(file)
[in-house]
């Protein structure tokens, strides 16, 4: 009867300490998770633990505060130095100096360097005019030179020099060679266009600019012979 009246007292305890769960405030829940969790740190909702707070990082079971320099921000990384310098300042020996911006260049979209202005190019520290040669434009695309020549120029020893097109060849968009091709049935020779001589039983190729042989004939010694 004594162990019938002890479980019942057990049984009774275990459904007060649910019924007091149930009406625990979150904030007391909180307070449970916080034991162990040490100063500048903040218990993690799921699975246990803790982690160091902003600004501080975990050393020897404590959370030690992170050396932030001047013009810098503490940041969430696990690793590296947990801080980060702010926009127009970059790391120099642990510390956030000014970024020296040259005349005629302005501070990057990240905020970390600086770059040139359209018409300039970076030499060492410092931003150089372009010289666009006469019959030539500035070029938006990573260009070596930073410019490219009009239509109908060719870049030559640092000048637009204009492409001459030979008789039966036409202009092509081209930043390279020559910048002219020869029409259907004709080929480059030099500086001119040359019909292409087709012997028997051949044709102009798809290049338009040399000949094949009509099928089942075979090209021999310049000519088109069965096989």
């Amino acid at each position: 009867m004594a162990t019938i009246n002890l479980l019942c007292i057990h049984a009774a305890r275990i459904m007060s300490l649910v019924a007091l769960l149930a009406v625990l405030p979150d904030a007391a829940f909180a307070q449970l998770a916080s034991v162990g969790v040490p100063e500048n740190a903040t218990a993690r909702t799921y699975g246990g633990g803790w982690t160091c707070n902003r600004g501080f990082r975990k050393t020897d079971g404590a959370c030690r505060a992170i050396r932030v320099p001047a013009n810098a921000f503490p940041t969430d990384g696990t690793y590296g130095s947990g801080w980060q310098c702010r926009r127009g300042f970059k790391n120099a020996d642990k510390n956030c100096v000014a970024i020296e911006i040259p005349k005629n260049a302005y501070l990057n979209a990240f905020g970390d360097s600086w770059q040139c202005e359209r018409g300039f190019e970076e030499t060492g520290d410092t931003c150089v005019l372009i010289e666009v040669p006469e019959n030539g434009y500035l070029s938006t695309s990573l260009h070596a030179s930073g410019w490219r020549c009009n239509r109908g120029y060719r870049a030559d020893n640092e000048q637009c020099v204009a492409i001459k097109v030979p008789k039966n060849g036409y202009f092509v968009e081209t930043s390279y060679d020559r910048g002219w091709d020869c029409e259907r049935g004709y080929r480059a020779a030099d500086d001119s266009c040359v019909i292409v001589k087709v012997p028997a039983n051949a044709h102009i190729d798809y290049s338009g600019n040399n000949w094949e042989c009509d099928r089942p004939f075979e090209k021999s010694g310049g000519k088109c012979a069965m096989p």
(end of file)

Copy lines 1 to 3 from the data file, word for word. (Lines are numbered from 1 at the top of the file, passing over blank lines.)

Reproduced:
[in-house]
């Protein structure tokens, strides 16, 4: 009867300490998770633990505060130095100096360097005019030179020099060679266009600019012979 009246007292305890769960405030829940969790740190909702707070990082079971320099921000990384310098300042020996911006260049979209202005190019520290040669434009695309020549120029020893097109060849968009091709049935020779001589039983190729042989004939010694 004594162990019938002890479980019942057990049984009774275990459904007060649910019924007091149930009406625990979150904030007391909180307070449970916080034991162990040490100063500048903040218990993690799921699975246990803790982690160091902003600004501080975990050393020897404590959370030690992170050396932030001047013009810098503490940041969430696990690793590296947990801080980060702010926009127009970059790391120099642990510390956030000014970024020296040259005349005629302005501070990057990240905020970390600086770059040139359209018409300039970076030499060492410092931003150089372009010289666009006469019959030539500035070029938006990573260009070596930073410019490219009009239509109908060719870049030559640092000048637009204009492409001459030979008789039966036409202009092509081209930043390279020559910048002219020869029409259907004709080929480059030099500086001119040359019909292409087709012997028997051949044709102009798809290049338009040399000949094949009509099928089942075979090209021999310049000519088109069965096989």
């Amino acid at each position: 009867m004594a162990t019938i009246n002890l479980l019942c007292i057990h049984a009774a305890r275990i459904m007060s300490l649910v019924a007091l769960l149930a009406v625990l405030p979150d904030a007391a829940f909180a307070q449970l998770a916080s034991v162990g969790v040490p100063e500048n740190a903040t218990a993690r909702t799921y699975g246990g633990g803790w982690t160091c707070n902003r600004g501080f990082r975990k050393t020897d079971g404590a959370c030690r505060a992170i050396r932030v320099p001047a013009n810098a921000f503490p940041t969430d990384g696990t690793y590296g130095s947990g801080w980060q310098c702010r926009r127009g300042f970059k790391n120099a020996d642990k510390n956030c100096v000014a970024i020296e911006i040259p005349k005629n260049a302005y501070l990057n979209a990240f905020g970390d360097s600086w770059q040139c202005e359209r018409g300039f190019e970076e030499t060492g520290d410092t931003c150089v005019l372009i010289e666009v040669p006469e019959n030539g434009y500035l070029s938006t695309s990573l260009h070596a030179s930073g410019w490219r020549c009009n239509r109908g120029y060719r870049a030559d020893n640092e000048q637009c020099v204009a492409i001459k097109v030979p008789k039966n060849g036409y202009f092509v968009e081209t930043s390279y060679d020559r910048g002219w091709d020869c029409e259907r049935g004709y080929r480059a020779a030099d500086d001119s266009c040359v019909i292409v001589k087709v012997p028997a039983n051949a044709h102009i190729d798809y290049s338009g600019n040399n000949w094949e042989c009509d099928r089942p004939f075979e090209k021999s010694g310049g000519k088109c012979a069965m096989p």